Fake or Fact?

The concept of fake news emerged quickly and became incredibly prominent in the 2016 election. As stories about Hillary Clinton and Donald Trump circulated in the news and over social media, Trump’s distaste for criticism from the media transformed into accusations of lies and “fake news.”

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While the concept of fabricating stories for entertainment is not anything new, the idea that these fabricated stories can be shared on social media blurs the line between whats true and false. According to an article from BBC,” research [suggests that] an increasing proportion of US adults are getting their news from social media, it’s likely that more and more of us are seeing – and believing – information that is not just inaccurate, but totally made up. ” The spread of falsified information that reinforces peoples’ prejudices allows people to believe whatever they want to believe without really knowing the facts. According to Brooke Binkowski who works at Snopes, a large fact checking website, “There’s a lot of confirmation bias. A lot of people want proof that their world view is the accurate and appropriate one.”

Trump’s social media ban on government agencies affiliated withe science and research is a prime example of this. @AltNatParkService , one of the social media accounts that emerged from this ban tweets, “Can’t wait for President Trump to call us FAKE NEWS. You can take our official twitter, but you’ll never take our free time!” (Reuters) Trump is known for being skeptical of climate change and in taking away these organization’s freedom of speech, he’s enabling other skeptics to believe what they want. Combining fake news and politics is especially frightening, as people’s political decisions can effect more than just their own personal perspectives.

Trending news stories, both fake and real, buy into what’s called the attention economy, whereby “if people pay attention to a certain topic, more information on that topic will be produced.”(PBS)  During the election, politics were all over social media, whether it was a news story or people’s opinion on an issue. News regarding the candidates every move was circulating in the press and over social media. The sheer number of fake news stories made it easier for people to find news about whatever their personal viewpoint or bias was. As many fake news stories are satirical or entertaining in their prose, people are more inclined to remember a fake news story over one thats telling the truth. In addition, they’re more likely to share these stories to their followers on social media because they provide entertainment, and supposedly true information.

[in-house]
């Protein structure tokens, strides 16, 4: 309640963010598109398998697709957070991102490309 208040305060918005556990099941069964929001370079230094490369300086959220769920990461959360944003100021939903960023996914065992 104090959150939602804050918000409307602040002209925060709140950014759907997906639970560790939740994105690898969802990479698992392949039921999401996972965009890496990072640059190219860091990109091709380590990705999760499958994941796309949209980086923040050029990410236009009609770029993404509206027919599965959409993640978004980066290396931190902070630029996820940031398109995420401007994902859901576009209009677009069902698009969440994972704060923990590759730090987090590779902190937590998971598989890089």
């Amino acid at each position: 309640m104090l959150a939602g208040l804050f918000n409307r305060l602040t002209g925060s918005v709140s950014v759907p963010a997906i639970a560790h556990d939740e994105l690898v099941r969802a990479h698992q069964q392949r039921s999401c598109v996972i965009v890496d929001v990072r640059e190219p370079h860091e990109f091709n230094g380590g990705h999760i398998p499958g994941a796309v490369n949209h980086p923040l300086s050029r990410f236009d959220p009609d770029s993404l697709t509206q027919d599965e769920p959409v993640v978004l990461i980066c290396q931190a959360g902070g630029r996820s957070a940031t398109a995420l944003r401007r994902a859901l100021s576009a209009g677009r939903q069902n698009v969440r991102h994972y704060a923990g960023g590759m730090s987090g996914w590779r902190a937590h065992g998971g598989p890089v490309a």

The prominence of fake news stories just increases the need for the public to take it upon themselves to stay informed. Last week, the chairman of the House Science, Space and Technology Committee and  Media Fairness Caucus, Rep. Lamar Smith stated, “Better to get your news directly from the President. In fact, it might be the only way to get the unvarnished truth.” He was criticizing the press for not covering Trump’s attributes. In his 1984-esque statement, Smith shows how important traditional media is going to be in the coming years. The media’s job is to report the truth, and the public needs to figure out how to sift through the onslaught of information provided by social media and find the real story.


One thought on “Fake or Fact?

  1. This kernal was perfect for your theme. You had some really great points and it flowed nicely. Also, good use of links throughout the piece.


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